As we reported, it was announced earlier this week that the British author Kazuo Ishiguro has been awarded the Nobel Prize for Literature 2017. The famed author has written many notable works, including the likes of The Remains of the Day, When We Were Orphans, and Never Let Me Go.
Since winning the highly coveted award, Ishiguro has stated that the prize is “flabbergastingly flattering”. He was initially contacted by the BBC and he revealed that he hadn’t yet been contacted by the Nobel committee and he was worried it was all a hoax.
“It’s a magnificent honour, mainly because it means that I’m in the footsteps of the greatest authors that have lived, so that’s a terrific commendation,” he said. He went on to say that he hopes the Nobel prizes will be a force for good. “The world is in a very uncertain moment and I would hope all the Nobel Prizes would be a force for something positive in the world as it is at the moment.” He added: “I’ll be deeply moved if I could in some way be part of some sort of climate this year in contributing to some sort of positive atmosphere at a very uncertain time.”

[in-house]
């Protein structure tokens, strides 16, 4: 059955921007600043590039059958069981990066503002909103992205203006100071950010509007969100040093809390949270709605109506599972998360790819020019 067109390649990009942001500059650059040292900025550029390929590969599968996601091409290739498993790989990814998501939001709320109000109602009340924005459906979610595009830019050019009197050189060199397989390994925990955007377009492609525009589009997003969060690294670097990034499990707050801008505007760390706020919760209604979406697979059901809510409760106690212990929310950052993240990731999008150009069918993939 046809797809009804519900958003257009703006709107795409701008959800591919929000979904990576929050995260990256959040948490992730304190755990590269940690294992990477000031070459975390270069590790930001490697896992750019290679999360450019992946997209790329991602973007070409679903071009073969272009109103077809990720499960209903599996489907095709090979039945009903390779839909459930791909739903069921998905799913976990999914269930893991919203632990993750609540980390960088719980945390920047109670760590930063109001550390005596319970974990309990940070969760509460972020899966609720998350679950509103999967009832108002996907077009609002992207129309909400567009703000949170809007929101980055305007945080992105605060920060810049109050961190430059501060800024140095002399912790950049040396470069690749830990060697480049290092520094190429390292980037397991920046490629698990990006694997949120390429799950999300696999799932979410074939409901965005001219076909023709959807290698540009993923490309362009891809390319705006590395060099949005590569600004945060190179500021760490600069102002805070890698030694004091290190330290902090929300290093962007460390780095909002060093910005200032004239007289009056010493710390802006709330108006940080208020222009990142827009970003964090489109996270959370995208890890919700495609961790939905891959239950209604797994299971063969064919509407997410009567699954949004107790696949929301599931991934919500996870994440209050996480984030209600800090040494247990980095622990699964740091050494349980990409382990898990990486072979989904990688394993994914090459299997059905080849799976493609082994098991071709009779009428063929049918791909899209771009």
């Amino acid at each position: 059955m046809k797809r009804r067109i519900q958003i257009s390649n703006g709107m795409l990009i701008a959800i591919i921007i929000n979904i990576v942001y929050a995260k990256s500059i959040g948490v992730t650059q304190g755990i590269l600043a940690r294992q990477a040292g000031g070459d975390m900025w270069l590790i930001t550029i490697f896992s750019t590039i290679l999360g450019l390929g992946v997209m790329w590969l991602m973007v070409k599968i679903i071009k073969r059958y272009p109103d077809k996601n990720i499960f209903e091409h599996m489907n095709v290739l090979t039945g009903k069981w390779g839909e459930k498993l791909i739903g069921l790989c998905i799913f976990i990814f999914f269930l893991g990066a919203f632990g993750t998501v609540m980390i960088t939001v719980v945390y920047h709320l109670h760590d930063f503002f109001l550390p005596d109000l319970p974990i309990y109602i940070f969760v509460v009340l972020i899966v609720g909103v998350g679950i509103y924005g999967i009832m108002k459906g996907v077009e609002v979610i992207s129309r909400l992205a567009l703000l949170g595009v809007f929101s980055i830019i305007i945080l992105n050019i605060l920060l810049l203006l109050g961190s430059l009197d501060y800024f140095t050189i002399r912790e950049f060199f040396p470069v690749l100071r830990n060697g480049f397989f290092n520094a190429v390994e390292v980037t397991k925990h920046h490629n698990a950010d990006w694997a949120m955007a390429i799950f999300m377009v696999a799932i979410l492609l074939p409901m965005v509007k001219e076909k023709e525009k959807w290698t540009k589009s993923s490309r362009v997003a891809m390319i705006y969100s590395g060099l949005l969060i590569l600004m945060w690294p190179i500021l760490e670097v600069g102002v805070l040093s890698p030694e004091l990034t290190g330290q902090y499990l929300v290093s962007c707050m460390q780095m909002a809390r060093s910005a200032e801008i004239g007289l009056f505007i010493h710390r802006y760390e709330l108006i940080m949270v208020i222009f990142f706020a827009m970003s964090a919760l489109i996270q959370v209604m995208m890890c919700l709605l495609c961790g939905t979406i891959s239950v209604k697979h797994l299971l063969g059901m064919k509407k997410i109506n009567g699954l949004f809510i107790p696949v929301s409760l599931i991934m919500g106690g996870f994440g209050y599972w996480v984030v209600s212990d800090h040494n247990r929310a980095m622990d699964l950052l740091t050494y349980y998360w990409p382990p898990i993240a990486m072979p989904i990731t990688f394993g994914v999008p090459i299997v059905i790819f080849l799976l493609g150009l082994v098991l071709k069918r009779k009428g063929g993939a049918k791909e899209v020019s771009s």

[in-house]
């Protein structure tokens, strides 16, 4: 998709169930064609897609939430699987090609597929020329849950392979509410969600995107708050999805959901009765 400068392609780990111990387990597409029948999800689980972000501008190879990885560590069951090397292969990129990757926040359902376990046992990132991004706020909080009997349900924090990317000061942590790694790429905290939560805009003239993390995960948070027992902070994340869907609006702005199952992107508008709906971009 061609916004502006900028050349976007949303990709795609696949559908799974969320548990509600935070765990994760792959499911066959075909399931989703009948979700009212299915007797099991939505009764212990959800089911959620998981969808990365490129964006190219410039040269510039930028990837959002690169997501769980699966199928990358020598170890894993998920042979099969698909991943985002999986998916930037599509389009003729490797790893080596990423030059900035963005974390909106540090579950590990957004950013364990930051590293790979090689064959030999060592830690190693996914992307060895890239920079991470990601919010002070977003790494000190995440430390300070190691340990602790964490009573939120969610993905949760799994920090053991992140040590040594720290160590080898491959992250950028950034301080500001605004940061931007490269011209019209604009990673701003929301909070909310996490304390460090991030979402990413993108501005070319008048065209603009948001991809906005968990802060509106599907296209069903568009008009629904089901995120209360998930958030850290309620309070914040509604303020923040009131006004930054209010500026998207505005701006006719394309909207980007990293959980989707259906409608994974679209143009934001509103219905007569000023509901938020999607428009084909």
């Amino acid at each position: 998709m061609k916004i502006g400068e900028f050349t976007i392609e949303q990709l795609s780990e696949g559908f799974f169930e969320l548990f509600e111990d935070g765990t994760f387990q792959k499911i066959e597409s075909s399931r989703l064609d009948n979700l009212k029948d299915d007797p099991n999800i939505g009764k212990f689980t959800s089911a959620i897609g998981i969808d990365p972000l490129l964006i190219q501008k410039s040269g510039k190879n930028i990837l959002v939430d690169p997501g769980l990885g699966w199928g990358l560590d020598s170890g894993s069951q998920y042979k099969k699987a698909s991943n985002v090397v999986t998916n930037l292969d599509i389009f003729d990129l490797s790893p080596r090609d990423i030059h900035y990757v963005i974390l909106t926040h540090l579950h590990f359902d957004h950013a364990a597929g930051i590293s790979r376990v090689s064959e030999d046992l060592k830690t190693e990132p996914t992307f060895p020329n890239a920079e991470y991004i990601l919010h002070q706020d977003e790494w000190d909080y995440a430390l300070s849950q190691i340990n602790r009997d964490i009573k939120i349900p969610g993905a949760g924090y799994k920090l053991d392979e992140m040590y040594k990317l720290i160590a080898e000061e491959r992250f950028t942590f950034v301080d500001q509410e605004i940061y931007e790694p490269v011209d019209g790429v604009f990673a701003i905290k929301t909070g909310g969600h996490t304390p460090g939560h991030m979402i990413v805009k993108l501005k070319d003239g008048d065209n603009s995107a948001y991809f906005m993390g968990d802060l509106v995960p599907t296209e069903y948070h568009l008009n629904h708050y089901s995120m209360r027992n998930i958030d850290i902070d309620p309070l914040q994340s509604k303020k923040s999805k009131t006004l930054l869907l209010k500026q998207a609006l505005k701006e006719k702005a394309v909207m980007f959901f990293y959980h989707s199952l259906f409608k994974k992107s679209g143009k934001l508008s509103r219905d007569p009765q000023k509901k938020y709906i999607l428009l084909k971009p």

Sixteen books were picked for the longlist by the judging panel, honouring both new and well-established writers, including six debut novels.
The Chair of the Judges is Sarah Sands, Editor of BBC Radio 4’s Today Programme who said:
“The longlist came out of a Chequers style meeting where different views were accommodated and peace reigned, at least for now. What is striking about the list, apart from the wealth of talent, is that women writers refuse to be pigeon-holed. We have searing social realism, adventure, comedy, poetic truths, ingenious plots and unforgettable characters. Women of the world are a literary force to be reckoned with.”
The Man Booker Prize was first established in 1969 and, to celebrate its upcoming 50th anniversary, a one-off award is set to be given to the writer of the best work of fiction from the last five decades. The candidates have been chosen by five judges, but the final say will be given to the public who can vote for the writer they deem most deserving. Read More
The prize will honour one work of fiction, or nonfiction that has been translated into English in the US, and begins at the 69th National Book Awards this November. Read More